It’s been a little more than a year since Oakland chef Rashad Armstead won the Food Network competition show Chopped. One might think that returning home with a high-profile victory under his belt would open all sorts of doors, from financial backing to other forms of support.
That wasn’t the case, Armstead tells Eater SF, so instead of attempting to build a business on his own, he’s self-funded a strength-in-numbers operation to ensure that other Black chefs won’t have to face the struggles he’s dealt with. His new restaurant and pop-up hub, called the Black Food Collective, opened in East Oakland last week.
“I’d talk to a bank, saying ‘here’s my concept, here’s my social media following, here’s my business plan...and they’d turn me down and go with another chef,” Armstead says. “Only difference is the color of our skin.”
By the end of 2019, funding issues had prompted the closure of both of his restaurants: A months-old Southern spot, called Grammie’s, shuttered after serious electrical issues in its building, and his Richmond barbecue spot, called Crave, also shut down.
On top of that, Armstead got divorced. By the end of the year, “I’d lost everything,” he said. “It’s only thanks to therapy that I’m here talking to you today.” He took a moment to regroup, then threw himself into developing an organization called the Black Food Collective, a group of Black chefs and aspiring restaurateurs who otherwise might not have a shot.
Armstead says his intention is to fight the so-called crab-in-a-barrel mentality passed from generation to generation of Black Americans since the days of slavery. “It’s the idea that there’s not enough success for me and you,” he says, “and it’s always been used to divide us as Black people.” Armstead, like many historians, links that attitude to Willie Lynch (a West Indies slave owner whose last name begat the vile practice), who in his (tw: brutality, racism, racial slurs) “The Making of a Slave” letter wrote that the easiest way to convince enslaved people to remain enslaved was to divide them.
“They want to keep you fighting each other so you won’t fight them,” Armstead says. The Black Food Collective is his way of counteracting that narrative. “I’m proving the model that by working together we are stronger,” he says. “And in the process, I’m making a place where it’s OK to be Black.”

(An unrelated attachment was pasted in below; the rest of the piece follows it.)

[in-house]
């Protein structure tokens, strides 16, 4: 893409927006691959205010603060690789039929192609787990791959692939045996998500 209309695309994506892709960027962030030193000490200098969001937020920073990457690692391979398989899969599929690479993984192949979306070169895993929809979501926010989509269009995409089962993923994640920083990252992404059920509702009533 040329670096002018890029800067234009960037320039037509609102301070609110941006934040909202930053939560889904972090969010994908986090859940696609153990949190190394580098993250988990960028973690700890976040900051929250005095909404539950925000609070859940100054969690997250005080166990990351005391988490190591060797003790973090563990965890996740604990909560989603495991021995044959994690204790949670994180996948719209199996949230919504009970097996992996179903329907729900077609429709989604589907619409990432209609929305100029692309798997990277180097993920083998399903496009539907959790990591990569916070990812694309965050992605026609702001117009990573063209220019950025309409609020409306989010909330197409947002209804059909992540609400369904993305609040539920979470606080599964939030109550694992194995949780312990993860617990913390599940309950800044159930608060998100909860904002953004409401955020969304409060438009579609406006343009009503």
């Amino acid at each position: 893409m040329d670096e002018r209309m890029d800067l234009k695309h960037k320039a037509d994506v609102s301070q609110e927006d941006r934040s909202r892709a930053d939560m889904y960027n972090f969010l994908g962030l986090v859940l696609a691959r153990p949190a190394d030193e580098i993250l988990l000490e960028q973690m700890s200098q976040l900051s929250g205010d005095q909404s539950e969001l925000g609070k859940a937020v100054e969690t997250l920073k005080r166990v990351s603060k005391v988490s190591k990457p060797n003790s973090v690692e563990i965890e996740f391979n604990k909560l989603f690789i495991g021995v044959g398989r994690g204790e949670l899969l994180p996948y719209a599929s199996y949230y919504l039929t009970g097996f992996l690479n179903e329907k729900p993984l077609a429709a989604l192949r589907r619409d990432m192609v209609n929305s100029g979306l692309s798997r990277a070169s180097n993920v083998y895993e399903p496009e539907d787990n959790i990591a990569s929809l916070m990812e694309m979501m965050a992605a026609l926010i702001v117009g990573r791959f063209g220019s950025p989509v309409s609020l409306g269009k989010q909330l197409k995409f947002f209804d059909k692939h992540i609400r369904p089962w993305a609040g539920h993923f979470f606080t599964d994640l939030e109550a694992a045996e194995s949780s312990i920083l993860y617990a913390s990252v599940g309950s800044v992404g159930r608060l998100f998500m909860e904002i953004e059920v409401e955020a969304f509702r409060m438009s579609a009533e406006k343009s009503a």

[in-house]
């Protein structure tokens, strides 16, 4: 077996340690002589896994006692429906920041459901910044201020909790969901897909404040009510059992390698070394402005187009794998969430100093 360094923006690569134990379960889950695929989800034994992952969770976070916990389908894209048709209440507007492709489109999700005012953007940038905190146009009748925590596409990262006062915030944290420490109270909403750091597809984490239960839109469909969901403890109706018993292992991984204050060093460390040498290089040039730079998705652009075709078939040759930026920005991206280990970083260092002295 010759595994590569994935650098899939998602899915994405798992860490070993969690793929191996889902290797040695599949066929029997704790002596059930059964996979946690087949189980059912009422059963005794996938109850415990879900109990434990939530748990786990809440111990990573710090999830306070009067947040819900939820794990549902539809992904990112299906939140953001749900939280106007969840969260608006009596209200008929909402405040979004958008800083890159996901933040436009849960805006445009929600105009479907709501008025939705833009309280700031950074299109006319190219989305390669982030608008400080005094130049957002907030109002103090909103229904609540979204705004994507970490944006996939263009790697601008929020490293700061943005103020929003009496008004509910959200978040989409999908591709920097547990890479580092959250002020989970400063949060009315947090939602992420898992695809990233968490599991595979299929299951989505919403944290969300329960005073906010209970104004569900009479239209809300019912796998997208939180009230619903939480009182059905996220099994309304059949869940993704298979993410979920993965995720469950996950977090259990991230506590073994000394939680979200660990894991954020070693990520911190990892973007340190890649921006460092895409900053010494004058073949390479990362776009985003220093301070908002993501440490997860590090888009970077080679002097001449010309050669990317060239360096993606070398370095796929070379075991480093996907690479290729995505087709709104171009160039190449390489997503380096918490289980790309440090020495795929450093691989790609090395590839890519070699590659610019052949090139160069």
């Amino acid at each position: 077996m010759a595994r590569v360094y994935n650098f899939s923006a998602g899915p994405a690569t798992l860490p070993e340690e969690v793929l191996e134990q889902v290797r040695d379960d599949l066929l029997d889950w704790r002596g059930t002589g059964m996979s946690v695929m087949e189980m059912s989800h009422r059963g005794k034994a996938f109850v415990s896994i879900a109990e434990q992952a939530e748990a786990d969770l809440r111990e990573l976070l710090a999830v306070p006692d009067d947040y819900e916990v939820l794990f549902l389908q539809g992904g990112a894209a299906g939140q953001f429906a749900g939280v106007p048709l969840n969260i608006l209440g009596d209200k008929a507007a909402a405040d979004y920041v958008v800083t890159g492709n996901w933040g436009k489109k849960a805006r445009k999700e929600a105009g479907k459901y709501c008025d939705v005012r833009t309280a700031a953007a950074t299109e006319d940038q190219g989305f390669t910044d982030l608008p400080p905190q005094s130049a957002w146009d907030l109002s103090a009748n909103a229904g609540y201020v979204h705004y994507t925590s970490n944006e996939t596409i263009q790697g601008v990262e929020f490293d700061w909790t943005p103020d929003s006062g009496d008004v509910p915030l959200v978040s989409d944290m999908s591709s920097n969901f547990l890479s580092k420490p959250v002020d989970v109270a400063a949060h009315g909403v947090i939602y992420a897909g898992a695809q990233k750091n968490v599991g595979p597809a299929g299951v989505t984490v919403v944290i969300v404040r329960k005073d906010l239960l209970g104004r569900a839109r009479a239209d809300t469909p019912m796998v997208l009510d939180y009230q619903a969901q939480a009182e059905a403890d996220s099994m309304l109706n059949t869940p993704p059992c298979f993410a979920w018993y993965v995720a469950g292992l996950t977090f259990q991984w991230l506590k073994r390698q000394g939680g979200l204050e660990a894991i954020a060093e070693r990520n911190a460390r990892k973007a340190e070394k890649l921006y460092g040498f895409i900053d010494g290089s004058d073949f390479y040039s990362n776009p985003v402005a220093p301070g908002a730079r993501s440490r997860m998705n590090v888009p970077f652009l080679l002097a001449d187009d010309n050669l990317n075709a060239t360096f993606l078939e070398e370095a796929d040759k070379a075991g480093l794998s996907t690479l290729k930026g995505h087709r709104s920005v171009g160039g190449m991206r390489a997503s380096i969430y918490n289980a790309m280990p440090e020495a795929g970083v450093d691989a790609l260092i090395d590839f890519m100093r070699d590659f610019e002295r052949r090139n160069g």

That’s not always the case, in kitchens in the Bay Area and beyond. “Some of the things, I’ve heard people say...” Armstead says, shaking his head. “I don’t ever want the people out there,” he says, gesturing to the kitchen where several of the Collective’s chefs are preparing dishes like jerk chicken, fried plantains, and boiled greens, “to ever have to smile and bear it like our parents did.”
That’s why Armstead put his pandemic-depleted funds (“my catering business dried up, like that, when the tech companies sent everyone home,” he says in what’s become a common Bay Area refrain) into a tiny orange storefront at 1430 23rd Avenue in Oakland. Though the spot is unassuming from the outside, inside it hums like a NASA during a launch, with socially-distanced chefs occupying opposite ends of prep tables, doing a well-choreographed dance between fryers and ovens, all preparing their goods for pre-orders.
Further back, there’s office and storage space, then out the back door even more: a gigantic walk-in covered in vines, a shipping container for even more storage, and a 1930s-era meat smoker that Armstead says he’s going to get up and running when he has a moment to catch his breath. Eventually, the back yard could even work as an outdoor dining space for events, he says. With the sun shining and an applewood smoker giving off an amazing smell, nothing sounds more appealing.
The spot opened last week for takeout, with a roster that included Armstead’s Crave BBQ; woman-owned Afro-Caribbean caterer Mi Granny’s Kitchen; vegan taco shop Vaco’s Tacos, and Briya Be Cookin’, a Creole chef serving up seafood boils and gumbos. Orders were placed through a QR payment app called Cheqout: diners scan the code either from the sandwich board outside or via social media, place an order, and get a text when their food is ready for pickup.
The same process will be used next week, Armstead says, when another group of food businesses will be on deck. And so on, and so on, he hopes, until the number of chefs in the Black Food Collective become impossible to ignore, and “the world will see that not all of us are fighting each other.”